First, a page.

Dr. Vu is a Resident, Department of Radiology; Dr. Qureshi is a Research Scholar, Department of Radiology; Dr. Turan is a Resident, Department of Radiology; Ms. Yonkers is Research Coordinator, Department of Radiology; Mr. Stallings is an MRI Technologist, Department of Radiology; and Dr. Semelka is Professor and Vice Chair of Clinical Research and Quality and Safety, and Director of MRI Services, Department of Radiology, University of North Carolina at Chapel Hill, Chapel Hill, NC.
Pediatric body magnetic resonance imaging (MRI) has made many advances since its inception. It offers exquisite soft-tissue contrast without exposure to ionizing radiation, which is important in the pediatric population. The advancement to 3.0 Tesla (T) magnets, new sequences, multichannel coils and parallel imaging allows for increased resolution and decreased image acquisition times.1,2
MRI is quickly becoming the modality of choice for pediatric abdominal masses. It plays an important role in the diagnosis of disease, staging and monitoring response to therapy.3–6 Therefore, good quality images that can demonstrate the lesion consistently are needed.
Body MRI in children is challenging due to the small size of the individuals and the variable extent of cooperation with prolonged image acquisition times. MRI is sensitive to motion artifact, which can significantly degrade image quality, and requires multiple sequences. These factors demonstrate the need for faster scanning techniques and steps for improving patient cooperation.7–9 A brief discussion of MR sequences will be followed by useful techniques including our protocols for pediatric sedation and the sequences employed at our institution to obtain consistent diagnostic quality images, while minimizing the need for full patient cooperation.
T1-weighted (T1W) images are fundamental to body MRI. The primary information provided by T1W imaging is the following:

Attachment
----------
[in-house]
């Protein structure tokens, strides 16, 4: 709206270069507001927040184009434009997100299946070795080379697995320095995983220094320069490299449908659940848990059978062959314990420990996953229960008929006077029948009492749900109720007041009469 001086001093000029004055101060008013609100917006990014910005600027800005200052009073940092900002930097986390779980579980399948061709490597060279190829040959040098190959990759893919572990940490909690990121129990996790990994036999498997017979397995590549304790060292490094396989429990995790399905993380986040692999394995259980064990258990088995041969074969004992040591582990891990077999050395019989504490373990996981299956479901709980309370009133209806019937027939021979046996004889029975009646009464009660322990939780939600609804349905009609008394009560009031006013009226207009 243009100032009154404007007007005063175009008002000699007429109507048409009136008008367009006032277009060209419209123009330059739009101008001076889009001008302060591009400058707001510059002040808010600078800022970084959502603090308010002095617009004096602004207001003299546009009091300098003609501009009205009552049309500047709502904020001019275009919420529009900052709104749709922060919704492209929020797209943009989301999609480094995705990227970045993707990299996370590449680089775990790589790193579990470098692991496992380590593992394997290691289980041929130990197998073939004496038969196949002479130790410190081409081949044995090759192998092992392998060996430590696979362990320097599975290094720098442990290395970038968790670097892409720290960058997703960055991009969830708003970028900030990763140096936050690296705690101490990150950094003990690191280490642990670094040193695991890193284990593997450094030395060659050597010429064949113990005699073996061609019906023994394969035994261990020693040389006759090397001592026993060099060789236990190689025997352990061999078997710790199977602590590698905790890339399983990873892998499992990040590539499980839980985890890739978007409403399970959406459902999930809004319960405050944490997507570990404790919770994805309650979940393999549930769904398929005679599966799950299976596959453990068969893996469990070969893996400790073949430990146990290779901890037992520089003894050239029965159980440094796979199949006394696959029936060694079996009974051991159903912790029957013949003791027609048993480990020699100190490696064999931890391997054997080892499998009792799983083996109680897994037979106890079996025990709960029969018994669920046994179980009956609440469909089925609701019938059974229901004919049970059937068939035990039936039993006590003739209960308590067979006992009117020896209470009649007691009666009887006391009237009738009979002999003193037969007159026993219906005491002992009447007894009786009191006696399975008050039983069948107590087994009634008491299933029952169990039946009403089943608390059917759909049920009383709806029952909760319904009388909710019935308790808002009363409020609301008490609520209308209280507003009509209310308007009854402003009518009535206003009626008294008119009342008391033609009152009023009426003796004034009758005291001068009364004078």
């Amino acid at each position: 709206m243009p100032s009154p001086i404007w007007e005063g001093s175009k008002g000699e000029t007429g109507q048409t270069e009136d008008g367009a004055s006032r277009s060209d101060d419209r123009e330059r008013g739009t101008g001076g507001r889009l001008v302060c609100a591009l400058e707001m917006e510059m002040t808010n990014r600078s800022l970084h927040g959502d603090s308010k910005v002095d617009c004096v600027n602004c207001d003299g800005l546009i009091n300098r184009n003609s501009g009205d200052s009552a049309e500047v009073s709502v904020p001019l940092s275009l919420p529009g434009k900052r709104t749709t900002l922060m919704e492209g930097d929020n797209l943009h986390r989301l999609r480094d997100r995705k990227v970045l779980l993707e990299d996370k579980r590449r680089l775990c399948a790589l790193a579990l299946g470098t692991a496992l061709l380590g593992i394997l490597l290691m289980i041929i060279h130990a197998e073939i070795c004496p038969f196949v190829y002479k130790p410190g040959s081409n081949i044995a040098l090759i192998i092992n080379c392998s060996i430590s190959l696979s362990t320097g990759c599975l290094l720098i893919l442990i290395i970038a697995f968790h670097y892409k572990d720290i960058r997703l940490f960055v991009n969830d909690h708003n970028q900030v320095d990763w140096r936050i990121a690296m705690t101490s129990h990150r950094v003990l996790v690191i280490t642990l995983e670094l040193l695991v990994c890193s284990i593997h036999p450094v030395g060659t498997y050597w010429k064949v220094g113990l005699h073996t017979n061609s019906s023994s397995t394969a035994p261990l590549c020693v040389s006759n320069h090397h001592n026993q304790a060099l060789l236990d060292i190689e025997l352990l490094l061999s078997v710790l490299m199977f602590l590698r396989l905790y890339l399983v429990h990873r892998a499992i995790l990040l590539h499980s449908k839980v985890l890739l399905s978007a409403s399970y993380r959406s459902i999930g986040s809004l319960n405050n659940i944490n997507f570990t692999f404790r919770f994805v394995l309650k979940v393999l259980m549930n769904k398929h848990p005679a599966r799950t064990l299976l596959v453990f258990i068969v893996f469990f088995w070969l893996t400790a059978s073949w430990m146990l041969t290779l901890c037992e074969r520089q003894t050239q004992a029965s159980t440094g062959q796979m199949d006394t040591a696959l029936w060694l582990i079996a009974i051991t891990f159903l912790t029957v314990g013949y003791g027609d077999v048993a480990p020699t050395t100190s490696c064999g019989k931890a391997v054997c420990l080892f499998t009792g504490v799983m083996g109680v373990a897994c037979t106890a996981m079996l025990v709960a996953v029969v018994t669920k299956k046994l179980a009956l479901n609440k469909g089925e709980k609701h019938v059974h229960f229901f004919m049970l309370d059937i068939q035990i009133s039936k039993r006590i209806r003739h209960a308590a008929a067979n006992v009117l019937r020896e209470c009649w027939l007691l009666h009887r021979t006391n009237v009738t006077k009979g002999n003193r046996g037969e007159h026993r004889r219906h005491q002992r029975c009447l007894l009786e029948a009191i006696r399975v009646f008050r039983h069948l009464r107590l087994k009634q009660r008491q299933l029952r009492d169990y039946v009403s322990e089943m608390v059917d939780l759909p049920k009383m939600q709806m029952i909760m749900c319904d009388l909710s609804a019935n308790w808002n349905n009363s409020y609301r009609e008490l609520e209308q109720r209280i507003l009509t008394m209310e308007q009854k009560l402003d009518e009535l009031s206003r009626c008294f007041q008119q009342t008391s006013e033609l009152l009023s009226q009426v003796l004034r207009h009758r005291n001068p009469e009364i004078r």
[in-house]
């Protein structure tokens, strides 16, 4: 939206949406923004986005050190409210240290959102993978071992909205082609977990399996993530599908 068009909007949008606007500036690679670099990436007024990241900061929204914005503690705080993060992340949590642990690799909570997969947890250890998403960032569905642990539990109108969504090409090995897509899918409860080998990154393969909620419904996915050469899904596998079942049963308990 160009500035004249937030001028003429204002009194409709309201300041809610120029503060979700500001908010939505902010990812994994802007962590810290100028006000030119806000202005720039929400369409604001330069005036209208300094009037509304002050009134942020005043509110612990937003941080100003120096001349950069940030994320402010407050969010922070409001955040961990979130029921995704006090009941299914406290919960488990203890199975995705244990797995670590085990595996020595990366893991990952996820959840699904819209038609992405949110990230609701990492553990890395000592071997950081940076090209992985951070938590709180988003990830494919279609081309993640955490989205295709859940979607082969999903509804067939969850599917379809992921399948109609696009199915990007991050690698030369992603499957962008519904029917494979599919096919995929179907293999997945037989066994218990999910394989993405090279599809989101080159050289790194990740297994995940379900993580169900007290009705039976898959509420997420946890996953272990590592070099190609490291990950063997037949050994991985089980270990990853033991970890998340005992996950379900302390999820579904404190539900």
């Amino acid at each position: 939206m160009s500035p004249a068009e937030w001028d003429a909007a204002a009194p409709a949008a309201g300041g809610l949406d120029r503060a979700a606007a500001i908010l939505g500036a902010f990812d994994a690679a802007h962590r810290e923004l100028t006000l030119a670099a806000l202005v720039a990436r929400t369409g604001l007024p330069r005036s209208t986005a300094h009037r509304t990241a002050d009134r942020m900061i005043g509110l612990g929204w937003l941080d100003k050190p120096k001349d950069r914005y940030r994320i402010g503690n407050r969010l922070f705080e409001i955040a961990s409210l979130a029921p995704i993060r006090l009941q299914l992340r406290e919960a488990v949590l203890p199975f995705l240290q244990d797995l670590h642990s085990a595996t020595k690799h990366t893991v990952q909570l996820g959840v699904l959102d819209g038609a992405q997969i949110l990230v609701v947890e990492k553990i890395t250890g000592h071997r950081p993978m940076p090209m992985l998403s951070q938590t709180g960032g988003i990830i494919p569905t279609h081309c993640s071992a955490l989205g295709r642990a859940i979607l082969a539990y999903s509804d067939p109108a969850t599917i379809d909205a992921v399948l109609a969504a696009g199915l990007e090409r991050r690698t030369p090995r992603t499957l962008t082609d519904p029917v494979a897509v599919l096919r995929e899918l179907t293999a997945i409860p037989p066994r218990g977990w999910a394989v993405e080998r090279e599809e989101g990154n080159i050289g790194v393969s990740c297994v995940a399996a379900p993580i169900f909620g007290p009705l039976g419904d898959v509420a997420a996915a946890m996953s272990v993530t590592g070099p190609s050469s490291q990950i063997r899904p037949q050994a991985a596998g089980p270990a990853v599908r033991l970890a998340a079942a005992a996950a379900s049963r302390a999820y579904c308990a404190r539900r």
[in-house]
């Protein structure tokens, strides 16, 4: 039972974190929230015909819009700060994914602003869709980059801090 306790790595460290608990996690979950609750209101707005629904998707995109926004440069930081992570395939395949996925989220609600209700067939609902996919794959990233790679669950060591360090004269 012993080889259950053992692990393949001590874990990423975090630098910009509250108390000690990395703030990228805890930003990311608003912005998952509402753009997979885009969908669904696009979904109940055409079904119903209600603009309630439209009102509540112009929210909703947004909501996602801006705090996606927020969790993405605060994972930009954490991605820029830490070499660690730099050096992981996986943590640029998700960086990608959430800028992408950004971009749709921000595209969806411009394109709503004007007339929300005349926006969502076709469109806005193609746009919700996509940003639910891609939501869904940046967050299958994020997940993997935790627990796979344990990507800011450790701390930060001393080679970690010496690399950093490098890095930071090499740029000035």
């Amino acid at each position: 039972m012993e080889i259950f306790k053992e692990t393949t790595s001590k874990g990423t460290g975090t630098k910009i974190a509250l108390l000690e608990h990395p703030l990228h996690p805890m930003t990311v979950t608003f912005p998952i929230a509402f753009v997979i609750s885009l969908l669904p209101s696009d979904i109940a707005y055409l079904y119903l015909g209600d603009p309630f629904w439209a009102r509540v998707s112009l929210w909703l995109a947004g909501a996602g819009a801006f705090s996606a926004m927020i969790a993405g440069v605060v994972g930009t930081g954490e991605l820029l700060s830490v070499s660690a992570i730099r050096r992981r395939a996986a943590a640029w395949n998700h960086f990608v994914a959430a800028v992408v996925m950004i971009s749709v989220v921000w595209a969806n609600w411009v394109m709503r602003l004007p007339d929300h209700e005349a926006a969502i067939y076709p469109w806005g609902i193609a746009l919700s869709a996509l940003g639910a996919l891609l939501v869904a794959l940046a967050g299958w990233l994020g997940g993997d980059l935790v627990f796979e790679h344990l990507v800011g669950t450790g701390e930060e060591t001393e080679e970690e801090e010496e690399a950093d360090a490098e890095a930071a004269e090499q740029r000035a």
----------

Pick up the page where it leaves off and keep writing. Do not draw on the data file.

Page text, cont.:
- presence of abnormally increased fluid content or fibrous tissue (low signal intensity on T1W),
- presence of subacute blood or concentrated protein (high signal intensity on T1W), and
- presence of fat content (high signal intensity on T1W). The routine use of fat suppression sequences may provide additional information.7,10
T1W spin echo
This is a breathing-averaged data acquisition. We usually incorporate fat suppression to improve the dynamic range of intra-abdominal tissue signal intensities. On spin echo sequences, a longer time of repetition (TR) is used to compensate for the prolonged T1 relaxation, and a shorter time to echo (TE) is used to compensate for accelerated decay if a 3T field is being used.11
Spoiled gradient echo (SGE)
SGE sequences with the use of phased-array multicoil imaging may be used to replace longer duration sequences such as T1W spin-echo sequences.
Limitations: SGE is very sensitive to motion and requires patient cooperation.
3-dimensional gradient echo
Three-dimensional gradient echo (3D-GE) has been used extensively for MR angiography (MRA) and has evolved into a useful technique for body MRI.7 The imaging requires reduction of flip angle from 70 degrees to 90 degrees in MRA to 15 degrees to 20 degrees for body imaging. This shorter flip angle predominantly determines the contrast of the images. The advantage over 2-dimensional imaging is that it provides thinner, 2.5 to 3.0 mm sections which can then be reconstructed into other imaging planes. The fat suppression is also of superior quality and uniformity.